Two-time world champion Mao Asada will be looking to clinch her place in the Grand Prix Final at this week’s NHK Trophy in Sendai.
Mao won the Cup of China two weeks ago in Shanghai and will bring momentum from that victory into the last of the six regular Grand Prix events.
Mao and Akiko Suzuki should both lock up spots for next month’s GP Final in Sochi, Russia, — site of the 2014 Olympics — with podium finishes. Mao’s win in China was notable because she chose not to attempt her trademark triple axel, which she has had difficulty landing the past two seasons.
When asked about Mao’s decision to pass on the triple axel, her agent, Mariko Wada, said the trademark move has not been shelved permanently.
“She is waiting until she becomes confident about her techniques,” Wada told Ice Time recently when asked about the issue. So the feeling here is that Mao will likely bypass trying the triple axel in Sendai, as she won’t want to jeopardize her shot at the GP Final.
It would make more sense for her to attempt it in Sochi, where the field will be tougher and not landing it would have fewer consequences. If Mao skates in the GP Final, it will be the first time she has done so since 2008, when she famously came from behind in the free skate to beat Kim Yu Na by hitting two titanic triple axels in South Korea.
Mao withdrew from last season’s GP Final in Quebec City after learning that her mother, Kyoko, had fallen ill. Kyoko Asada passed away before Mao was able to make it home to Nagoya. Mao did not qualify for the GP Final in 2009 or 2010.
Mao will be favored at the NHK Trophy, with her primary challengers likely to be Suzuki and Americans Agnes Zawadzki and Mirai Nagasu. Suzuki finished second at Skate Canada last month, while Zawadzki was third at the Cup of Russia.
Nagasu came in fourth at the Cup of China in what was to be her lone GP assignment of the season, but was a late addition to the NHK Trophy field after Russia’s Polina Shelepen withdrew with an ankle injury last week.
Nagasu has been inconsistent since her surprise fourth-place showing at the 2010 Vancouver Olympics. She has failed to qualify for the world championships the last two seasons.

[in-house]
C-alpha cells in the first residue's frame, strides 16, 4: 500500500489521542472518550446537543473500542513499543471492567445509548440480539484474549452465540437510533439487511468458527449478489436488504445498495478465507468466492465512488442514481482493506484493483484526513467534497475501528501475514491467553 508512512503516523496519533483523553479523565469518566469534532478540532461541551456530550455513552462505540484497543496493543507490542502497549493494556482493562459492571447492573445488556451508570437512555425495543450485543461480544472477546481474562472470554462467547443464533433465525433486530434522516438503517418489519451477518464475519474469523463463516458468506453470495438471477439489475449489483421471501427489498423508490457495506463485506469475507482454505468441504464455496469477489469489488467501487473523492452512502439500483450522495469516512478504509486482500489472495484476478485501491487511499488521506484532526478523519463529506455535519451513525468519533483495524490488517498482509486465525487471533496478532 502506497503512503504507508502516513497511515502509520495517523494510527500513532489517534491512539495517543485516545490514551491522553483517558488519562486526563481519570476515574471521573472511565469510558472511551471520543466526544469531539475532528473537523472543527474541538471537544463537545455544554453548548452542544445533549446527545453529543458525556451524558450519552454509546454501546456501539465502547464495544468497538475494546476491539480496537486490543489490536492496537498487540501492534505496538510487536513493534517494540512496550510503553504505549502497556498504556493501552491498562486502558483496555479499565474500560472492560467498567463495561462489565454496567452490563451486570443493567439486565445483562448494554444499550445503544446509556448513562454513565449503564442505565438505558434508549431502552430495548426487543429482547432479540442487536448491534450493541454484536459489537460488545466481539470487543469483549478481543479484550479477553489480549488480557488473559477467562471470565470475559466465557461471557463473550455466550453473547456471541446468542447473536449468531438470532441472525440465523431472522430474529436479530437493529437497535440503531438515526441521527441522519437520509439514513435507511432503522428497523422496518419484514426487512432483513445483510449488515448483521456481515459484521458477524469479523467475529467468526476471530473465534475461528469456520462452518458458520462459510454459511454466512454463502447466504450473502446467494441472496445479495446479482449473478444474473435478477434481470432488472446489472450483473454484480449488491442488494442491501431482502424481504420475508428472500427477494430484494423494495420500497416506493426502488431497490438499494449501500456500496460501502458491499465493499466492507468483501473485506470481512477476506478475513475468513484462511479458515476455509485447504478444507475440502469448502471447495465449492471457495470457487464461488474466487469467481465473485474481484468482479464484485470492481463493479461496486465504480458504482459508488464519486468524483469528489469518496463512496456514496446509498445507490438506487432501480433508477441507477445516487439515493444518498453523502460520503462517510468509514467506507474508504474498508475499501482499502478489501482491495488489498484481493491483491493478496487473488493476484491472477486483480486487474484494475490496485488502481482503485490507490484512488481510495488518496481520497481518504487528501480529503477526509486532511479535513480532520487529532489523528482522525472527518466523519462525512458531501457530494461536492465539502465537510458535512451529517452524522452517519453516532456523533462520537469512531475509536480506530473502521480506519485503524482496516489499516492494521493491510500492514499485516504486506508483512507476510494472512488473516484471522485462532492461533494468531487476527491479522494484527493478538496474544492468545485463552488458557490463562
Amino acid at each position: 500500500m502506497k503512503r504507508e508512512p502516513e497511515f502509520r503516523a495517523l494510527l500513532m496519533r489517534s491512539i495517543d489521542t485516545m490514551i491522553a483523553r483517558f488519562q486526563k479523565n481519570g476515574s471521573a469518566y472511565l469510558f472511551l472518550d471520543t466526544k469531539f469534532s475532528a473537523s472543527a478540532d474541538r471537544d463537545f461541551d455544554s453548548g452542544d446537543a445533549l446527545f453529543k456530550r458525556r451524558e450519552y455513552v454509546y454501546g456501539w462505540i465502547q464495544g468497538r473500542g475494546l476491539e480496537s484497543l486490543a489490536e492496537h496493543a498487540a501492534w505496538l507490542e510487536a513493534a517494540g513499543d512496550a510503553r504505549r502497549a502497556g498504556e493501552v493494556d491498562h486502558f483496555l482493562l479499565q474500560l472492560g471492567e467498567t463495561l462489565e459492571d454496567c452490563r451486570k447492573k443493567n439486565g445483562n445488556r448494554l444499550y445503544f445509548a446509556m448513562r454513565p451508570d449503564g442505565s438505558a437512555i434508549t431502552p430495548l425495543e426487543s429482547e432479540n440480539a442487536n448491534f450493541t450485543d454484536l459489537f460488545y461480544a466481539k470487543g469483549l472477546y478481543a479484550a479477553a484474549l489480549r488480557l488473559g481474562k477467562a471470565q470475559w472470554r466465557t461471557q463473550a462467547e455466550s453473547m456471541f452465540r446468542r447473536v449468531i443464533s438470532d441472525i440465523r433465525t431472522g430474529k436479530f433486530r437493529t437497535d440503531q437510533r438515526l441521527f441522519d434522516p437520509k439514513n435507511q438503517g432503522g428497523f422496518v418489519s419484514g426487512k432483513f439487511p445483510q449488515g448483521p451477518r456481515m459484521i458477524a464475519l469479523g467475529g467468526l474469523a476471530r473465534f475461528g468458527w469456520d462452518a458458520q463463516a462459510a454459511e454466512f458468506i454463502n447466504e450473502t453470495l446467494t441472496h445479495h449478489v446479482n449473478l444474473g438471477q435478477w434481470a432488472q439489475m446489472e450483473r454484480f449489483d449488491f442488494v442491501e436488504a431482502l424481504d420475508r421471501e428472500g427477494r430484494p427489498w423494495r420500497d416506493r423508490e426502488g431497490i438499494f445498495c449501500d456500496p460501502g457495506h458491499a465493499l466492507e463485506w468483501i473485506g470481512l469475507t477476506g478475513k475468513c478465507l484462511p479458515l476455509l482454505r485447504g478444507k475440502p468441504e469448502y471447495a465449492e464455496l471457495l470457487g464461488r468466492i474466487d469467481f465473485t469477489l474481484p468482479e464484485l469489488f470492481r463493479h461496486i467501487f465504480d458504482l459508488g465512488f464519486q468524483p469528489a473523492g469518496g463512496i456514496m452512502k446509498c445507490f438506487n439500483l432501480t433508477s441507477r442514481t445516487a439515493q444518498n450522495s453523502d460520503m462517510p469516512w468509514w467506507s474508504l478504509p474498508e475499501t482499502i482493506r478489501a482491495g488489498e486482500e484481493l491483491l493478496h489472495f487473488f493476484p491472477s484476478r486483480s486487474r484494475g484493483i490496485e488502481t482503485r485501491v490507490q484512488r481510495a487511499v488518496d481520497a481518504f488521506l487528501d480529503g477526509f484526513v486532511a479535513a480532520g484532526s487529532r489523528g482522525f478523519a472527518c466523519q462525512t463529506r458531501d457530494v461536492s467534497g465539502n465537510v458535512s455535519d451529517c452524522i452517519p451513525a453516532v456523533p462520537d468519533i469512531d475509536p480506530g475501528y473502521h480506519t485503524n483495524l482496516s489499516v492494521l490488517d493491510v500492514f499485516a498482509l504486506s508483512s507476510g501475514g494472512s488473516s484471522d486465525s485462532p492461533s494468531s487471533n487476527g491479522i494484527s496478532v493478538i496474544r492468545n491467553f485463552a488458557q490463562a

Haruka Imai is slated to be the third competitor from the host nation in women’s singles.
Olympic bronze medalist Daisuke Takahashi and 2010 world junior champion Yuzuru Hanyu will look to join Takahiko Kozuka at the GP Final with medal finishes at the NHK Trophy. Takahashi took second at the Cup of China, while Hanyu did the same at Skate America.
Kozuka is already set for the GP Final by virtue of his victory at Skate America and taking second place at the Cup of Russia.
The main competition for Takahashi and Hanyu will come in the form of Spain’s Javier Fernandez, who has been steadily improving and notched the first GP win of his career at Skate Canada. Fernandez is based in Toronto and coached by Brian Orser.
Daisuke Murakami is scheduled to join Takahashi and Hanyu in the field for men’s singles.
Russia’s Vera Bazarova and Yuri Larionov will be favored in pairs after taking second at home in Moscow at the Cup of Russia. The lineup for the pairs is not formidable and will also be missing world bronze medalists Narumi Takahashi and Mervin Tran, who were unable to compete in the GP season after Takahashi needed surgery for a shoulder injury.
Americans Meryl Davis and Charlie White, the 2011 world champions, top the entrants for ice dance. They won at Skate America and will go up against Russia’s Elena Ilinykh and Nikita Katsalapov, who took second at the Cup of Russia.
Cathy and Chris Reed will represent Japan, with Americans Maia and Alex Shibutani also confirmed to participate.
Stellar results: Takahito Mura’s triumph at the Trophee Bompard in Paris last week was just the latest chapter of an excellent season by the Japanese men. The achievement marked the first time in Mura’s senior career that he has earned a medal at a GP.
Mura, who was eighth at Skate Canada, joined Kozuka and Tatsuki Machida with GP victories this season. Mura, 21, is a native of Matsudo, Chiba Prefecture, and is coached by Hiroshi Nagakubo.
Japan’s men have had multiple skaters on the podium at two events, including a sweep by Kozuka, Hanyu and Machida at Skate America, and at least one medalist at all five GP competitions.
Coming on strong: American Ashley Wagner continues to emerge as a potential medal contender at the 2014 Sochi Games. Wagner booked her place in the GP Final with a win at the Trophee Bompard last week.
The 21-year-old college student was also victorious at Skate America. The U.S. champion last season, Wagner is based in Aliso Viejo, California, and tutored by Hall of Famer John Nicks.
Nicks has also mentored Olympic gold medalists Peggy Fleming (1968) and Kristi Yamaguchi (1992) during his long career.